Users should be aware of the organization's official method for purchasing and deploying applications, such as Pages, Keynote, Numbers, photo- and video-editing programs, social media utilities, and other tools. Whereas some firms use a corporate iTunes account, others may have deployed a private app store. By making sure your users are taught the proper method for accessing applications, all software deployment and maintenance tasks will remain standardized.

8: Change settings using System Preferences

Just as in Windows environments, Mac administrators can use policies to restrict the changes users can make to system settings and configuration. When helping your users make their own changes, OS X's System Preferences should prove less confusing than its Windows counterpart, Control Panel.

Apple enables meticulous customization of the OS X interface, yet it simplifies the process. Preference menus are clearly labeled. Radio button options are intuitive. Check box selections make sense. Common tasks, such as adjusting display settings or fine-tuning mouse or Trackpad configuration, are straightforward.

A quick tutorial of System Preferences should include brief reviews of the Desktop & Screen Saver, Dock, Notifications, and Displays apps — four elements most users will want to customize to match personal preferences.

9: Install printers

Although most offices are printing fewer pages, users must print occasional email messages, documents, spreadsheets, presentations, Web pages, and other material. Whereas Windows' printer installation can test even the most seasoned technician's patience, Apple's Bonjour service performs admirably, locating available printers and installing the proper drivers. Even so, new users to the OS X platform may need help installing network printers and printing from within common applications (hint: Just press the Command and P keys simultaneously), and changing printers.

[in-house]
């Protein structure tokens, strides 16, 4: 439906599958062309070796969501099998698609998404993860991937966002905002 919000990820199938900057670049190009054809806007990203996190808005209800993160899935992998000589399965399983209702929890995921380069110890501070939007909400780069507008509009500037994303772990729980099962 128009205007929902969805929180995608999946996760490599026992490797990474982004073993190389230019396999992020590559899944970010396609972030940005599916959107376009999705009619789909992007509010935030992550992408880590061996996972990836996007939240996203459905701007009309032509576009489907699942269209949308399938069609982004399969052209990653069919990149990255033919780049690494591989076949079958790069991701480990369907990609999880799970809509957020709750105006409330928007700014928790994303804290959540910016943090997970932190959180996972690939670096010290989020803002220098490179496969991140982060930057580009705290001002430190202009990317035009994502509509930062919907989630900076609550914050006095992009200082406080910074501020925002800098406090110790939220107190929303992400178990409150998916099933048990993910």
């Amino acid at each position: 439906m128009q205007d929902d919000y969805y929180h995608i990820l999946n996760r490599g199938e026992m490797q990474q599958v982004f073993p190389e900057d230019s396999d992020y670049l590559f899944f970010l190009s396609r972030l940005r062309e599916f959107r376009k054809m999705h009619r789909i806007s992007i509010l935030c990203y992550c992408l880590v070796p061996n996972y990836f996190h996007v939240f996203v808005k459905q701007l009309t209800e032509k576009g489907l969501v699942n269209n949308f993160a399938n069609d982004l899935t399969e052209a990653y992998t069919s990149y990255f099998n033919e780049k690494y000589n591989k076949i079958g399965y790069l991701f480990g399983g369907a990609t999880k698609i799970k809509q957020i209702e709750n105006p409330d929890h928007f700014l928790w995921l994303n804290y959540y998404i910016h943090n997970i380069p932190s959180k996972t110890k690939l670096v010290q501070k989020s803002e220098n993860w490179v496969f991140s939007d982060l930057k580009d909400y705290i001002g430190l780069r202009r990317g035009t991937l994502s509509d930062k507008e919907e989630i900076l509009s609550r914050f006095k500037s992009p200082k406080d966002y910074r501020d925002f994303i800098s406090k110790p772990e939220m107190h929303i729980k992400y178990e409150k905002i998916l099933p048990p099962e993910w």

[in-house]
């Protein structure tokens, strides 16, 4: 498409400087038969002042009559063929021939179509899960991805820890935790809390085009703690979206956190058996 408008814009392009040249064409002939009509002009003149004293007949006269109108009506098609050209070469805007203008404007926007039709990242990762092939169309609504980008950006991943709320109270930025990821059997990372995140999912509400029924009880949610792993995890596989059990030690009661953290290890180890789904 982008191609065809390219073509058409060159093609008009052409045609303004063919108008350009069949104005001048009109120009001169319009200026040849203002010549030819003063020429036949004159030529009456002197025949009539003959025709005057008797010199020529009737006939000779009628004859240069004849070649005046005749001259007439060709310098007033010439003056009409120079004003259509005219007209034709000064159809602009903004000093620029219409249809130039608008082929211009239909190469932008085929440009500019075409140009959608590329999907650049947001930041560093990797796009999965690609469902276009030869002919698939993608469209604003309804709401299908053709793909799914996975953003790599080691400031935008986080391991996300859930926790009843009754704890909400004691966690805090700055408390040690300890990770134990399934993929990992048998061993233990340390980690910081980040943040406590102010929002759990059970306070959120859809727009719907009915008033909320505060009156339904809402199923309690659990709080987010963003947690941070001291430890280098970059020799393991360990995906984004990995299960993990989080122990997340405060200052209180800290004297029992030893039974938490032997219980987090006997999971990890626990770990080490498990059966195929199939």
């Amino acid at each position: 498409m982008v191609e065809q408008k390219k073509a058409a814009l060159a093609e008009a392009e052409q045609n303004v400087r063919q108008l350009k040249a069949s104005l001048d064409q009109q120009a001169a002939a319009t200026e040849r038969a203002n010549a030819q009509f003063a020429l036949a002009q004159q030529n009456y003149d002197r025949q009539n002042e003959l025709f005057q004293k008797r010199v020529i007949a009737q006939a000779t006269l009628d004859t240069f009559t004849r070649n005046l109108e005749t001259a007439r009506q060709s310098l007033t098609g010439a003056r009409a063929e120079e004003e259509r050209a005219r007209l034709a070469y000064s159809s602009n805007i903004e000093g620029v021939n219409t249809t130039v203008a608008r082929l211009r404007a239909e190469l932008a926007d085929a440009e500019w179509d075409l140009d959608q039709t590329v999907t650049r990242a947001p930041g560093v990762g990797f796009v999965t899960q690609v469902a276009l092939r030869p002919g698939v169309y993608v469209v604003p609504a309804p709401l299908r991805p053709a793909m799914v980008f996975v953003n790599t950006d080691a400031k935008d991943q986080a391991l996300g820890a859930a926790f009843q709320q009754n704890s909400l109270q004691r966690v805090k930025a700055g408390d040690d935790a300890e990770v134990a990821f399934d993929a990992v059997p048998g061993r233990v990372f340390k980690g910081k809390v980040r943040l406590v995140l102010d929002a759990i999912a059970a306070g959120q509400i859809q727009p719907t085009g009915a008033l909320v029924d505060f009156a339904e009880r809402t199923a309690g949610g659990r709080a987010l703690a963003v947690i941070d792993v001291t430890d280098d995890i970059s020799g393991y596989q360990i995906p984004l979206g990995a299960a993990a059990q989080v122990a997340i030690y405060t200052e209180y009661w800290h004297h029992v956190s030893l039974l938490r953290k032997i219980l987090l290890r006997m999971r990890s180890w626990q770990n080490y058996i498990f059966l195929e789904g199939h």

10: Load Microsoft Office

When everything is said and done, many businesses use operating systems for little more than connecting to the Internet, handling email, and running office productivity applications. Microsoft commands an overwhelming market share of office tools, and for good reason.

Fortunately, Microsoft Office for the Mac is available to Windows users making the transition to OS X. Installing Microsoft Office applications — namely Excel, Outlook, PowerPoint, and Word — on OS X provides former Windows users with the familiarity (and compatibility) of these ubiquitous productivity applications. Users will find the OS X interface for these tools slightly different from the Windows versions. But the functionality, file formats, and views will be familiar, so new Mac users should soon be working up to speed.

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Other advice?

What are some of the stumbling blocks your users encounter when switching from Windows to Mac? What tips do you recommend for helping them make the transition more easily?

About

Erik Eckel owns and operates two technology companies. As a managing partner with Louisville Geek, he works daily as an IT consultant to assist small businesses in overcoming technology challenges and maximizing IT investments. He is also president o...